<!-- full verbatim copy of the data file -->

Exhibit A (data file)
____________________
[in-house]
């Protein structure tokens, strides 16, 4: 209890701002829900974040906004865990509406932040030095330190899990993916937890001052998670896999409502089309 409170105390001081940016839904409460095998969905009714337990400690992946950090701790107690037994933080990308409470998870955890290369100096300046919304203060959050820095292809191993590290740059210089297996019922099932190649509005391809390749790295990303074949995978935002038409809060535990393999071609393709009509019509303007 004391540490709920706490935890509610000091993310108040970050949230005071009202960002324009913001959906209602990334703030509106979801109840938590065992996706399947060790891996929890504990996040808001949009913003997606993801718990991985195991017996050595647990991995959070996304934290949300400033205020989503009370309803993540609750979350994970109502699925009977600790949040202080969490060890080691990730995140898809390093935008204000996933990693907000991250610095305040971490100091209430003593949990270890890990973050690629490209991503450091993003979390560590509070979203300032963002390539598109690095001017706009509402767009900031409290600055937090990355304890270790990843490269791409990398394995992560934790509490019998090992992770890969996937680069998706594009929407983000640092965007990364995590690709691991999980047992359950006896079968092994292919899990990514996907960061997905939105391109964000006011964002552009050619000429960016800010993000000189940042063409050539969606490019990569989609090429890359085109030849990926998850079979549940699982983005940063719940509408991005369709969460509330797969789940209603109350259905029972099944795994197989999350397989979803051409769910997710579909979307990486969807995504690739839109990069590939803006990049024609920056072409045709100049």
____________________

[in-house]
């Protein structure tokens, strides 16, 4: 209890701002829900974040906004865990509406932040030095330190899990993916937890001052998670896999409502089309 409170105390001081940016839904409460095998969905009714337990400690992946950090701790107690037994933080990308409470998870955890290369100096300046919304203060959050820095292809191993590290740059210089297996019922099932190649509005391809390749790295990303074949995978935002038409809060535990393999071609393709009509019509303007 004391540490709920706490935890509610000091993310108040970050949230005071009202960002324009913001959906209602990334703030509106979801109840938590065992996706399947060790891996929890504990996040808001949009913003997606993801718990991985195991017996050595647990991995959070996304934290949300400033205020989503009370309803993540609750979350994970109502699925009977600790949040202080969490060890080691990730995140898809390093935008204000996933990693907000991250610095305040971490100091209430003593949990270890890990973050690629490209991503450091993003979390560590509070979203300032963002390539598109690095001017706009509402767009900031409290600055937090990355304890270790990843490269791409990398394995992560934790509490019998090992992770890969996937680069998706594009929407983000640092965007990364995590690709691991999980047992359950006896079968092994292919899990990514996907960061997905939105391109964000006011964002552009050619000429960016800010993000000189940042063409050539969606490019990569989609090429890359085109030849990926998850079979549940699982983005940063719940509408991005369709969460509330797969789940209603109350259905029972099944795994197989999350397989979803051409769910997710579909979307990486969807995504690739839109990069590939803006990049024609920056072409045709100049």